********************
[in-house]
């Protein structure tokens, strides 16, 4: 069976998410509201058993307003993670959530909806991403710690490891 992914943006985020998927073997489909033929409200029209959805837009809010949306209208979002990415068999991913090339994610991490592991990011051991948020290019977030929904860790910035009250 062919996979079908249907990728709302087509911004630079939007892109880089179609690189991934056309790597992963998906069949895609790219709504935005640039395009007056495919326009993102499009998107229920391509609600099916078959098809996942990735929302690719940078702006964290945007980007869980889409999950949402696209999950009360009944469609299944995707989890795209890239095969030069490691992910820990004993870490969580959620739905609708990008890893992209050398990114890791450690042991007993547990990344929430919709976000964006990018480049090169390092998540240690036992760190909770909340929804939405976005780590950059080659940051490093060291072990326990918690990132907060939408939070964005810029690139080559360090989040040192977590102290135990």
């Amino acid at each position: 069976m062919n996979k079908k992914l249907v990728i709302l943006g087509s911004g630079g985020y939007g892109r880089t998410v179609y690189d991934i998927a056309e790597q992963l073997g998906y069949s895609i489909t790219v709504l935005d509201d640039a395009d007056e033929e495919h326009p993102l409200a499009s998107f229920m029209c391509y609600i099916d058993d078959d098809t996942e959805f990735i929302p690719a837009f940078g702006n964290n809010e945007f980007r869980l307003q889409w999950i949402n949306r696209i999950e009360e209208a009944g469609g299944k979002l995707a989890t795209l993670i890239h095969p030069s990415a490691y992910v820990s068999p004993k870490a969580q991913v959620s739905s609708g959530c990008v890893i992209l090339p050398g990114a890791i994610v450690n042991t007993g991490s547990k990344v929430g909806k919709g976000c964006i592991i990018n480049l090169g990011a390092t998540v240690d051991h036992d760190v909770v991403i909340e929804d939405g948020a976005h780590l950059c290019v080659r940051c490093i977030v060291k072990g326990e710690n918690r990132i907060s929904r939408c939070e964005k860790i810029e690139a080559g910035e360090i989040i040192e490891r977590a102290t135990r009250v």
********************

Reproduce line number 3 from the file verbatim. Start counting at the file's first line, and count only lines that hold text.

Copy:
């Amino acid at each position: 069976m062919n996979k079908k992914l249907v990728i709302l943006g087509s911004g630079g985020y939007g892109r880089t998410v179609y690189d991934i998927a056309e790597q992963l073997g998906y069949s895609i489909t790219v709504l935005d509201d640039a395009d007056e033929e495919h326009p993102l409200a499009s998107f229920m029209c391509y609600i099916d058993d078959d098809t996942e959805f990735i929302p690719a837009f940078g702006n964290n809010e945007f980007r869980l307003q889409w999950i949402n949306r696209i999950e009360e209208a009944g469609g299944k979002l995707a989890t795209l993670i890239h095969p030069s990415a490691y992910v820990s068999p004993k870490a969580q991913v959620s739905s609708g959530c990008v890893i992209l090339p050398g990114a890791i994610v450690n042991t007993g991490s547990k990344v929430g909806k919709g976000c964006i592991i990018n480049l090169g990011a390092t998540v240690d051991h036992d760190v909770v991403i909340e929804d939405g948020a976005h780590l950059c290019v080659r940051c490093i977030v060291k072990g326990e710690n918690r990132i907060s929904r939408c939070e964005k860790i810029e690139a080559g910035e360090i989040i040192e490891r977590a102290t135990r009250v």